View Mathematica Code:
t1=N[Sqrt[2367/100],200] t3 = N[Sqrt[19532], 200]
The Babylonian method to find the square root of a number can also be coded in Matlab. You can download the Matlab file below:
Example 3
The function where is in radian can be represented as the infinite series:
Let be the number of terms used to approximate the function . Draw the curve showing the relative approximate error as a function of the number of terms used when approximating and . Also, draw the curve showing the value of the approximation in each case as a function of .
Solution
We are going to use the Mathematica software to produce the plot. First, a function will be created that is a function of the value of and the number of terms . This function has the form:
For example,
The relative approximate error when using terms can be calculated as follows:
A table of the relative error for between 2 and 20 can then be generated. Finally, the list of relative errors and the approximations can be plotted using Mathematica.
Note the following in the code. The best way to achieve good accuracy is to define the approximation function with arbitrary precision. Therefore, no decimal points should be used. Otherwise, machine precision would be used and might lead to deviation from the accurate solution as will be shown in the next example. The angles are defined using fractions and after evaluating the functions, the numerical evaluation function N[] is used to numerically evaluate the approximate value after adding enough terms!
View Mathematica Code
ApproxCos[x_, i_] := Sum[(1)^n*x^(2 n)/((2 n)!), {n, 0, i  1}] Angle1 = 15/10; Angle2 = 10; ertable1 = Table[{i, N[(ApproxCos[Angle1, i]  ApproxCos[Angle1, i  1])/ApproxCos[Angle1, i]]}, {i, 2, 20}] ertable2 = Table[{i, N[(ApproxCos[Angle2, i]  ApproxCos[Angle2, i  1])/ApproxCos[Angle2, i]]}, {i, 2, 20}] ListPlot[{ertable1, ertable2}, PlotRange > All, Joined > True, AxesLabel > {"i", "relative error"}, AxesOrigin > {0, 0}, PlotLegends > {"Relative error in Cos(1.5)", "Relative error in Cos(10)"}] cos1table = Table[{i, N[ApproxCos[Angle1, i]]}, {i, 2, 20}] cos2table = Table[{i, N[ApproxCos[Angle2, i]]}, {i, 2, 20}] ListPlot[{cos1table, cos2table}, Joined > True, AxesLabel > {"i", "Cos approximation"}, AxesOrigin > {0, 0}, PlotLegends > {"Cos(1.5) approximation", "Cos(10) approximation"}, PlotRange > {{0, 20}, {10, 10}}] N[ApproxCos[Angle1, 20]] N[ApproxCos[Angle2, 20]]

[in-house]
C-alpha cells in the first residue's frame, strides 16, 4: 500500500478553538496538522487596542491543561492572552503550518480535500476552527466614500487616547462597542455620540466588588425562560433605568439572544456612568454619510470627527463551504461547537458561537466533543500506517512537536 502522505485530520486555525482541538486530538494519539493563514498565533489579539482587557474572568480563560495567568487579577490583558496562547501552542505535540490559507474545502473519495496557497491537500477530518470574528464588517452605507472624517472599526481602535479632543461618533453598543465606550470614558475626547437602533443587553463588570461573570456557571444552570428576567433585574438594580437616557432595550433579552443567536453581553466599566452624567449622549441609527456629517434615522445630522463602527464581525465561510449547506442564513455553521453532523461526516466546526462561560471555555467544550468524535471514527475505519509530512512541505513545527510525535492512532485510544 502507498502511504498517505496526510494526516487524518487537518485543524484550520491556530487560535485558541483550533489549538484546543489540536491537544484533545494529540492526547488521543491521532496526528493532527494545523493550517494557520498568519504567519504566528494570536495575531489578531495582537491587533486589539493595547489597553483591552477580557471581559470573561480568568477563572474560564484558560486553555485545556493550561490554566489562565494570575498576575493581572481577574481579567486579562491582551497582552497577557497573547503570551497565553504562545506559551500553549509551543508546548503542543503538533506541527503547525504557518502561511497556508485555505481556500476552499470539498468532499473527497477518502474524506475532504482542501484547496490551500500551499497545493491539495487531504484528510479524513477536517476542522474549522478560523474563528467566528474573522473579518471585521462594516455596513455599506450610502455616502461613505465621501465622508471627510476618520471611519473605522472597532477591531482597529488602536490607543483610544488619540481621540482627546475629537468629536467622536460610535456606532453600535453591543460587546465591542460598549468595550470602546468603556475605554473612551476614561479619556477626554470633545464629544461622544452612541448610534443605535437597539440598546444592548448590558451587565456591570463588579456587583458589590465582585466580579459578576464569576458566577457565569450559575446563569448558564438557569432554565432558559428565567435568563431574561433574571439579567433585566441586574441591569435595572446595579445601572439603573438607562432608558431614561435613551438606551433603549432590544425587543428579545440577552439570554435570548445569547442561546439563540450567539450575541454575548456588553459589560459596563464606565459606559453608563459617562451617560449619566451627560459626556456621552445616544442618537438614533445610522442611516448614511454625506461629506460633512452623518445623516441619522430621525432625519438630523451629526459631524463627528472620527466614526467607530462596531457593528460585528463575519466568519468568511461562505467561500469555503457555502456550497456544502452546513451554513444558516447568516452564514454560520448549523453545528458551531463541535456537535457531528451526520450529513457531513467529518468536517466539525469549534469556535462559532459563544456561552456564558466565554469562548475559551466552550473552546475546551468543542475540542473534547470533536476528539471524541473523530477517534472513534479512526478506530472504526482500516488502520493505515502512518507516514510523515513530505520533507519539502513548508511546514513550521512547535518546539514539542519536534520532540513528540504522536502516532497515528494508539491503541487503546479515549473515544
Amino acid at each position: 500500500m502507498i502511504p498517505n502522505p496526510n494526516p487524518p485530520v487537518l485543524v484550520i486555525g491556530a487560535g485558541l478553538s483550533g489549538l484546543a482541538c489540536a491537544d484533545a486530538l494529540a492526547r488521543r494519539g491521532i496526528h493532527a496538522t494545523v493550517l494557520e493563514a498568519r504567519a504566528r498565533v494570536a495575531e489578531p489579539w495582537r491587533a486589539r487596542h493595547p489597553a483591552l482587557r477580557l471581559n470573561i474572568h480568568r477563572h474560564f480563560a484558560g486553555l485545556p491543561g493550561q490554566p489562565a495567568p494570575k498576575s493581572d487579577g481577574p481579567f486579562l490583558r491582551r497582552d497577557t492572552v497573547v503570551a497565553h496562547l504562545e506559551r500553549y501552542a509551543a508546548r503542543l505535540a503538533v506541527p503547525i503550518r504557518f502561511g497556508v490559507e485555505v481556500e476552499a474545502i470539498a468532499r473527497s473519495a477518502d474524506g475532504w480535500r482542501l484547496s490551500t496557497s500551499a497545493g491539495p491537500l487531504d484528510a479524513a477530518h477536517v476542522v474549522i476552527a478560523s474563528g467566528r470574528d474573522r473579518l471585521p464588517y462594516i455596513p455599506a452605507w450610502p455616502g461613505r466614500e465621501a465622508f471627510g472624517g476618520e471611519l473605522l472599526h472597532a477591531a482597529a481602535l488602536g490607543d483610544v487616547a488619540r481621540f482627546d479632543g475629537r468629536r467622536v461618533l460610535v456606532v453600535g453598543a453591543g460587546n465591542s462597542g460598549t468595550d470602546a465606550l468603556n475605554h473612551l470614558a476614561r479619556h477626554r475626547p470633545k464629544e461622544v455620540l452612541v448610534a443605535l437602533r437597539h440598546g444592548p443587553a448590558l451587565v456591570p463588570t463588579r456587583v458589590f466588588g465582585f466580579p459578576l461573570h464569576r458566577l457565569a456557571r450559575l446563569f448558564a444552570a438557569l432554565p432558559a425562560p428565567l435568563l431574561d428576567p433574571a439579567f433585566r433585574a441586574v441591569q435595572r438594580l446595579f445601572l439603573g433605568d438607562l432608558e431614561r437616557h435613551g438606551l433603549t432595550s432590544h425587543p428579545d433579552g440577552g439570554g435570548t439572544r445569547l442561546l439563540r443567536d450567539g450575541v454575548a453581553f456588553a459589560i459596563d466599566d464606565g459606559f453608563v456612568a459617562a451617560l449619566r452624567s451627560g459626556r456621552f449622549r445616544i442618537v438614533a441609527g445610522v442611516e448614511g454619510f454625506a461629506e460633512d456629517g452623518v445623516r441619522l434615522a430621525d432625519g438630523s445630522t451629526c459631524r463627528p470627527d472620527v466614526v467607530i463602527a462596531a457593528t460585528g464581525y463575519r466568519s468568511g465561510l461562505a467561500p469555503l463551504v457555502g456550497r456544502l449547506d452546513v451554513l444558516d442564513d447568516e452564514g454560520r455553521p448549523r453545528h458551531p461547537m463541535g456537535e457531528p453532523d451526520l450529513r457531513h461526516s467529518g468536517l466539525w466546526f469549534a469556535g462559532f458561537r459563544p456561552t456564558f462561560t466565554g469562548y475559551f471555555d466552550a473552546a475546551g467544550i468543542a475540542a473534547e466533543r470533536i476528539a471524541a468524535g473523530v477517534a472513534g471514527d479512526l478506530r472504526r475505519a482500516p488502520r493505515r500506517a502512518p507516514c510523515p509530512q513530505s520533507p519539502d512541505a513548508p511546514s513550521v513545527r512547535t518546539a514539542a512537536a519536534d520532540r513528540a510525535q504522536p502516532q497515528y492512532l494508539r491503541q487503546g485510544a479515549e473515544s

Approximate the function cos(x) with a specified number of terms is coded in Matlab as follows. The main script calls the function approxcos prepared in another file and outputs the approximation.
The plot of the relative error is shown below. For , the relative error decreases dramatically and is already very close to zero when 4 terms are used! However, for , the relative error starts approaching zero when 14 terms are used!